How can you possibly control your cravings at home if you paid for all of the temptations surrounding you?
It seems like common sense, but: if you buy healthy food, you’re more likely to eat healthy food.
If you force yourself to behave for the hour or so you’re wandering around Trader Joe’s, you’ll deal with a lot less of the stress, temptation and guilty snacking you inevitably face when you’re hungry at home.
Of course, you can always eat out or order in, but that’s a separate question of resisting but also understanding that both you and your wallet will be better off if you learn to control your impulsive urges.
Here are a few guidelines for being a smart grocery shopper:
Don’t go to the grocery store hungry
If you go in with food in your stomach, you’ll have a clearer mind. And it’s important to think with your head, not with your stomach.
Make a grocery list
I like to list out all of the major food groups I need to hit. I’m constantly in need of fresh fruits and veggies, and some of my favorites include apples, bananas, broccoli and cauliflower. Super basic, I know, but these just work for me, and I have fool-proof, easy ways for prepping them.
I’ve found a balance between trying unfamiliar and new foods and opting for what I’m familiar with. Inspiration for the list comes from food videos or recipes I find online, as well as staples that I know I’ll eat without having to think twice about.
Make sure to be realistic and include a decent amount of favorite foods that you genuinely enjoy, no matter the fat content or calorie count. Some of my favorites include: Talenti gelato and freezer waffles.
STICK TO THE LIST
Easier said when done, I know. But when you see that bag of delicious looking chips or whatever in the aisle, just remind yourself that later when you’re at home, you won’t even miss it because you’ll have other things you know you’ll enjoy.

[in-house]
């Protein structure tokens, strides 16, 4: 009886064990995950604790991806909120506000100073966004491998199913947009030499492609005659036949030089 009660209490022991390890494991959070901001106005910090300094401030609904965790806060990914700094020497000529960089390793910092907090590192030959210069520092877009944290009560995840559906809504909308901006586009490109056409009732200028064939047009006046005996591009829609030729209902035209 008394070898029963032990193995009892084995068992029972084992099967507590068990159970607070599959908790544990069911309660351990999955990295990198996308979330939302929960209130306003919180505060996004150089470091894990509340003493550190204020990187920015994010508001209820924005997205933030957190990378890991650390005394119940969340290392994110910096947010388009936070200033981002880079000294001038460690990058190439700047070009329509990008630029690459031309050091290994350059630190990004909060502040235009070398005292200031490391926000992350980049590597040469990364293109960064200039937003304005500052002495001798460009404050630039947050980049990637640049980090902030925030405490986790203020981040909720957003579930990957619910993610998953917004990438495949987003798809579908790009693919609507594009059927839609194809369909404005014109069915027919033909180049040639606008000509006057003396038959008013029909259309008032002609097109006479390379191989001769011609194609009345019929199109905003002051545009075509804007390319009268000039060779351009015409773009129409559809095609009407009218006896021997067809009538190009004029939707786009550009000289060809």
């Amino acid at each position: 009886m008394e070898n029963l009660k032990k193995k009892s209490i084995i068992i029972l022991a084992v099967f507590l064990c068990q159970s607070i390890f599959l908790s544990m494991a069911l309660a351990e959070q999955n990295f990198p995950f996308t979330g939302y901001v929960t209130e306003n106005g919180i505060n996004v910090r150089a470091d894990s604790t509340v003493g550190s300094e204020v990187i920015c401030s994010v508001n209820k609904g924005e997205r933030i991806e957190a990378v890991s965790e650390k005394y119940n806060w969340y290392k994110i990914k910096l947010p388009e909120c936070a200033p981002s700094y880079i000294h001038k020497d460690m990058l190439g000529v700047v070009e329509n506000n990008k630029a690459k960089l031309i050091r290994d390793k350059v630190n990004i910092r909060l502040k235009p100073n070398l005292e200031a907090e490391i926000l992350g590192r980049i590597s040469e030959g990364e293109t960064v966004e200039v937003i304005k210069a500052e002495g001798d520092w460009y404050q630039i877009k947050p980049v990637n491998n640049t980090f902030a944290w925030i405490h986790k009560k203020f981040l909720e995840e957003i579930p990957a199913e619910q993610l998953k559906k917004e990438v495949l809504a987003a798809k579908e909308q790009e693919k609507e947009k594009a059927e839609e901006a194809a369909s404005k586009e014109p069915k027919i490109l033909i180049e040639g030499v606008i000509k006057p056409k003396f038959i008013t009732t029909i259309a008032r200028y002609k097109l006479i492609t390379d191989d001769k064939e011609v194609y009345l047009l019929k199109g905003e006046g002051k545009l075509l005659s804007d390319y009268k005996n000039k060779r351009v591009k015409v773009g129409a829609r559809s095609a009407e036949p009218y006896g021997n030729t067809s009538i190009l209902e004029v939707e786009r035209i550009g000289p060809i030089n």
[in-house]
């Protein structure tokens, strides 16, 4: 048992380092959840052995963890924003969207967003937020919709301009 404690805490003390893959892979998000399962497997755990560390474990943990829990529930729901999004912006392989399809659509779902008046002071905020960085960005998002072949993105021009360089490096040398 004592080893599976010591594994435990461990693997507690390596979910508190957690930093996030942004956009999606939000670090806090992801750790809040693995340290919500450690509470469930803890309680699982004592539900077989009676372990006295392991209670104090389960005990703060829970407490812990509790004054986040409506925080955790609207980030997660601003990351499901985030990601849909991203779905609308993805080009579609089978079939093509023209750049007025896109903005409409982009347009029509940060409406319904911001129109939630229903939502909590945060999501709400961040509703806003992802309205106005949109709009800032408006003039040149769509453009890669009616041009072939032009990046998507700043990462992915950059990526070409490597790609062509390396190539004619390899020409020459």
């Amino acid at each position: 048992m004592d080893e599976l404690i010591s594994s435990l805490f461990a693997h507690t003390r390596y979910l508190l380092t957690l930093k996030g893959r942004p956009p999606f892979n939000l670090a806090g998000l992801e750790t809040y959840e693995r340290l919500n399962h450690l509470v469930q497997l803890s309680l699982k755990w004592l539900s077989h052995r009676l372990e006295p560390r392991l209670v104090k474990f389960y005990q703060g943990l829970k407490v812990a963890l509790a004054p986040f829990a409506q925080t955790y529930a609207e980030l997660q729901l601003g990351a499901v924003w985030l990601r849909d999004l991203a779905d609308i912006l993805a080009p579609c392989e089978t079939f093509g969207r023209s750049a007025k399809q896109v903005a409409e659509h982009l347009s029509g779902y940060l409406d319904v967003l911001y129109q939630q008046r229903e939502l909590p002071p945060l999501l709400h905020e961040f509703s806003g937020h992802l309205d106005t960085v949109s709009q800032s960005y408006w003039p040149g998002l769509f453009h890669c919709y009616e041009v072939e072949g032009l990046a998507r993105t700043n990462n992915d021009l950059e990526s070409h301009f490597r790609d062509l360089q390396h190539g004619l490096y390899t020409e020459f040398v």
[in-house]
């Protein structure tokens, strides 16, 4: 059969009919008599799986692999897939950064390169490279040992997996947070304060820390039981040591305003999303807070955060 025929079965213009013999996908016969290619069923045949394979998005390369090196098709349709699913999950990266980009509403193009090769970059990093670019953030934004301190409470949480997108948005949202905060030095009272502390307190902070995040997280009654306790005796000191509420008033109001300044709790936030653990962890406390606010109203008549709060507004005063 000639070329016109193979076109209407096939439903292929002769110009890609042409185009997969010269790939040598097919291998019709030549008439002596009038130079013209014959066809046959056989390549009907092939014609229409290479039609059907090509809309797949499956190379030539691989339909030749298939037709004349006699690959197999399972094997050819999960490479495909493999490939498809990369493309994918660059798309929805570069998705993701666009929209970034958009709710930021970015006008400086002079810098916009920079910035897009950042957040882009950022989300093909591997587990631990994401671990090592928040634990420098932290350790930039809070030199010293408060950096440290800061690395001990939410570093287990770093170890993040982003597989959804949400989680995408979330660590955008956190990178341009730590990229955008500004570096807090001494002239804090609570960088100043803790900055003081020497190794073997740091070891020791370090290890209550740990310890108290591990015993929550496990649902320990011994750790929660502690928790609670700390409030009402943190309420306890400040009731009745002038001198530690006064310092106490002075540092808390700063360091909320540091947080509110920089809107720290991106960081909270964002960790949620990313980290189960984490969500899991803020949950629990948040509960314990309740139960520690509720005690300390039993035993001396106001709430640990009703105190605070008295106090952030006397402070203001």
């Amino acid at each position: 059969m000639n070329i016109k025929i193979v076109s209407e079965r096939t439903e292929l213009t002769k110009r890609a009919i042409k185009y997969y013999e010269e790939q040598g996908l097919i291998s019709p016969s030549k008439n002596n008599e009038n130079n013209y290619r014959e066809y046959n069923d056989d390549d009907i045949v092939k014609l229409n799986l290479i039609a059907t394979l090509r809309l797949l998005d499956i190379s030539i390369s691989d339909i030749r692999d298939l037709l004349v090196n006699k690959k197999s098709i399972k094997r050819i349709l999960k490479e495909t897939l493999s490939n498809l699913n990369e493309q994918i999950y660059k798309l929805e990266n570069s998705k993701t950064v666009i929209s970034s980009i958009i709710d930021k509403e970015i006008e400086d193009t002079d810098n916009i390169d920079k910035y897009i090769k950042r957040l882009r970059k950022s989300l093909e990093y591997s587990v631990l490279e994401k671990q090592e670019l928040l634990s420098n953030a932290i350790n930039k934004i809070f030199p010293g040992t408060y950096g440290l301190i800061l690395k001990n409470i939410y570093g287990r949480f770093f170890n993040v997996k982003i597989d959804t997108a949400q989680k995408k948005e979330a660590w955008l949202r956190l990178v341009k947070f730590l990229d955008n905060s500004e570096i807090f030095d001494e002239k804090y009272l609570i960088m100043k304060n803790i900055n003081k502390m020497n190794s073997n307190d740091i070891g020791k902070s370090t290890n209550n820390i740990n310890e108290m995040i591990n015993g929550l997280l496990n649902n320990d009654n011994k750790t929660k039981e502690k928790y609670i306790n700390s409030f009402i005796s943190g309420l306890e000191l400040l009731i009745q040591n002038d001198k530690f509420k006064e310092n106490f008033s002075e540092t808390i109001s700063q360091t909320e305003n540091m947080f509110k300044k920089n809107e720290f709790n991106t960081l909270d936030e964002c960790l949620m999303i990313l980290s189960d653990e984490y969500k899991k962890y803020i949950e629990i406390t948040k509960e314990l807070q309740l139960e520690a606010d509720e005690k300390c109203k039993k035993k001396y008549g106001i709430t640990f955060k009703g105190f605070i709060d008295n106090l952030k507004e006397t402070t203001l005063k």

Walk around the sides of the store
If you picture any grocery store that you’re familiar with, the fresh food is always around the edges. On one side are the produce and baked goods, along the others run the dairy products, meat and fish, etc. The chips, the drinks, the canned foods and the sweets are mainly in the aisles.
Prep yo food
When you get back from the store, if you have a few minutes, prep some of what you bought so that it can serve as a ready-to-go snack for when your next snack attack strikes. Chop some watermelon, wash and cut up some carrots…
We often reach for unhealthy, packaged goods because they’re just more convenient, so having something ready to go means you’ll be more inclined to reach for it instead of…cookies.
You don’t need to prepare all of the food to the end, but getting some of the steps done ahead of time means that when you’re getting ready to eat, you’ll be happier about pulling a healthy meal together if, let’s say, 1/2 of the prep is already done.
I don’t have a lot of technical advice when it comes to eating healthy. I mean, I do, but I feel like adopting a more insightful approach is the first successful step. Of course, ‘healthy eating’ means something different to everyone, but an enduring and long-term eating plan involves finding a balance between what’s good and what’s good for you.
I’ve started to grocery shop more thoughtfully, and the results have been evident. I’ve recognized the misconception that healthy eating starts in your kitchen, because actually, it starts in your grocery store.
Now, if I could only do something about my late night snack binges…